My Persuasive Essay

  • Describe and then refute the key points of the opposing view.

Concluding Paragraph

  • Restate and reinforce the thesis and supporting evidence.

2. Drafting the Persuasive Essay

When writing the initial draft of a persuasive essay, consider the following suggestions:

  • The introductory paragraph should have a strong “hook” that grabs the reader’s attention. Open with an unusual fact or statistic, a question or quotation, or an emphatic statement. For example: “Driving while talking on a cell phone, even hands-free, is the equivalent of driving drunk.”
  • The thesis statement should leave no doubts about the writer’s position.
  • Each body paragraph should cover a separate point, and the sentences of each paragraph should offer strong evidence in the form of facts, statistics, quotes from experts, and real-life examples.

The Secret to Good Paragraph Writing

  • Consider various ways to make the argument, including using an analogy, drawing comparisons, or illustrating with hypothetical situation (e.g., what if, suppose that…).
  • Don’t assume the audience has in-depth knowledge of the issue. Define terms and give background information.
  • The concluding paragraph should summarize the most important evidence and encourage the reader to adopt the position or take action. The closing sentence can be a dramatic plea, a prediction that implies urgent action is needed, a question that provokes readers to think seriously about the issue, or a recommendation that gives readers specific ideas on what they can do.

3. Revising the Persuasive Essay

In the revision phase, students review, modify, and reorganize their work with the goal of making it the best it can be. Keep these considerations in mind:

  • Does the essay present a firm position on the issue, supported by relevant facts, statistics, quotes, and examples?
  • Does the essay open with an effective “hook” that intrigues readers and keeps them reading?
  • Does each paragraph offer compelling evidence focused on a single supporting point?
  • Is the opposing point of view presented and convincingly refuted?
  • Is the sentence structure varied? Is the word choice precise? Do the transitions between sentences and paragraphs help the reader’s understanding?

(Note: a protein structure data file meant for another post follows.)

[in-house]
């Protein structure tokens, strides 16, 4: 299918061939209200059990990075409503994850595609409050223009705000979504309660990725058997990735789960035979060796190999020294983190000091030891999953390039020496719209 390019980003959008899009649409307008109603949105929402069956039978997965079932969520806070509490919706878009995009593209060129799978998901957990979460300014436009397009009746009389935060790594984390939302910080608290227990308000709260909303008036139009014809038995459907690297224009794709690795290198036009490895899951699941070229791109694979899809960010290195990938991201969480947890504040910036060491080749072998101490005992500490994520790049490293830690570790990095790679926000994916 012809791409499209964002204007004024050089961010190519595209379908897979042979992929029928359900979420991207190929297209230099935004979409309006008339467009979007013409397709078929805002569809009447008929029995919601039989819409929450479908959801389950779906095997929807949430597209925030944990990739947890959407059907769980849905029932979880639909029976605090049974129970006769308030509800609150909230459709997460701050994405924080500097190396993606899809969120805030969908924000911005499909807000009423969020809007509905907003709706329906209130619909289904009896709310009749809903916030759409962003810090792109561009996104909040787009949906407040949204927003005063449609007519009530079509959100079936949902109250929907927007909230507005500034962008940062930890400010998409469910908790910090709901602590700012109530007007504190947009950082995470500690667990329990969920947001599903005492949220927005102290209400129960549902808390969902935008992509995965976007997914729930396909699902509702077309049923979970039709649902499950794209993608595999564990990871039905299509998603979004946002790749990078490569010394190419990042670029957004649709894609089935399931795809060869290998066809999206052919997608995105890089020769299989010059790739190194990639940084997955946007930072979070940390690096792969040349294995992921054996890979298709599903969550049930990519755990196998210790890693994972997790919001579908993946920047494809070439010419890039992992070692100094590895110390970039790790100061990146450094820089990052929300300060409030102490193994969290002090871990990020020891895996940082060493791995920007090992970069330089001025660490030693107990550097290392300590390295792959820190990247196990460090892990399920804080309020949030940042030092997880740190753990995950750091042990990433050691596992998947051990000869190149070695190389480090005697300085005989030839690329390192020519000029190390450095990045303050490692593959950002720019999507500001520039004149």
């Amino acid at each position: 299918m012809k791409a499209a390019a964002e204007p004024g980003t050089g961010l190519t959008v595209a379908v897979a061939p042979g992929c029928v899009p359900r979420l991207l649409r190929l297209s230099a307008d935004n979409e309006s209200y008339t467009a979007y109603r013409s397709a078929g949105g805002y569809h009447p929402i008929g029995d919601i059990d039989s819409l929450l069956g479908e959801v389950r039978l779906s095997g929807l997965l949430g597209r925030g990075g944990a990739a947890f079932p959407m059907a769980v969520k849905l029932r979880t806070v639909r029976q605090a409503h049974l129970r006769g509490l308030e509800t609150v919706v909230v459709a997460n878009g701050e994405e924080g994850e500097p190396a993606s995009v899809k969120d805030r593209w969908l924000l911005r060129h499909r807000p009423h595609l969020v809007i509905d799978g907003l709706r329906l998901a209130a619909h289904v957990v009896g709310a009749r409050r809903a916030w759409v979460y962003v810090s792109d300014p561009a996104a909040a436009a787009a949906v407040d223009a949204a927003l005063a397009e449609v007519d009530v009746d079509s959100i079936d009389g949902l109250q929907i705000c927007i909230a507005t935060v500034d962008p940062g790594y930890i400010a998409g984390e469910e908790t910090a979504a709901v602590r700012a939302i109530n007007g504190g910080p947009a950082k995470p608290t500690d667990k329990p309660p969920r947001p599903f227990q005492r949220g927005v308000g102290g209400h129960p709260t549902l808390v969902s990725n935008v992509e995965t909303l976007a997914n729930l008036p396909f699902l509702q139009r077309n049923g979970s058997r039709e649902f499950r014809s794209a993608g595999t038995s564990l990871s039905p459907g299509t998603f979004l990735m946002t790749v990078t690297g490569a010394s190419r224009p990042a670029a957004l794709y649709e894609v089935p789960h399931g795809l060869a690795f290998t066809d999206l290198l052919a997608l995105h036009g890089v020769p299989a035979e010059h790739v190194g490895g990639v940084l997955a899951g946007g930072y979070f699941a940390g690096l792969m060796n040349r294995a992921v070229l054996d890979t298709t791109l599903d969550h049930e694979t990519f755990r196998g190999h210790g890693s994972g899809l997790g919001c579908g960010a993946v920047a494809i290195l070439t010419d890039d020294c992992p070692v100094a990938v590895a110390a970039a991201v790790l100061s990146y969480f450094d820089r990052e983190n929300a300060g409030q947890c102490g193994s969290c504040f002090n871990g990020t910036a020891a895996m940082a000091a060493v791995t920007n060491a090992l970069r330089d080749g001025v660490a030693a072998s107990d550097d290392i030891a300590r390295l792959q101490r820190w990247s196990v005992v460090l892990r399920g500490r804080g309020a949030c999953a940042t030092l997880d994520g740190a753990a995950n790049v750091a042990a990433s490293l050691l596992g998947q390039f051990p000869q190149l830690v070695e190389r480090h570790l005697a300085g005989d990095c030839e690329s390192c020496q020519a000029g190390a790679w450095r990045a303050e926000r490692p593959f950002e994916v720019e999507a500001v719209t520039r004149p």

• Does the concluding paragraph convey the value of the writer’s position and urge the reader to think and act?

If the essay is still missing the mark, take another look the thesis. Does it present the strongest argument? Test it by writing a thesis statement for the opposing viewpoint. In comparison, does the original thesis need strengthening? Once the thesis presents a well-built argument with a clear adversarial viewpoint, the rest of the essay should fall into place more easily.

4. Editing the Persuasive Essay

Next, proofread and correct errors in grammar and mechanics, and edit to improve style and clarity. Having a friend read the essay helps writers edit with a fresh perspective.

5. Publishing the Persuasive Essay

Sharing a persuasive essay with the rest of the class or with family and friends can be both exciting and intimidating. Learn from the experience and use the feedback to make the next essay even better.

Time4Writing Teaches Persuasive Essay Writing

Time4Writing essay writing courses offer a highly effective way to learn how to write the types of essays required for school, standardized tests, and college applications. These online writing classes for elementary, middle school, and high school students, break down the writing process into manageable chunks, easily digested by young writers. Students steadily build writing skills and confidence with each online writing course, guided by one-on-one instruction with a dedicated, certified teacher. We first introduce essay writing to students at the elementary level, with our Beginning Essay Writing course, where they will have an opportunity to write their first five-paragraph essay. Our middle school online writing courses, Welcome to the Essay and Advanced Essay, teach students the fundamentals of writing essays, including the persuasive essay. The high school online writing class, Exciting Essay Writing, focuses in depth on the essay writing process with preparation for college as the goal. Time4Writing’s online writing classes for kids also cover how to interpret writing prompts in testing situations. Read what parents are saying about their children’s progress with Time4Writing’s online writing courses.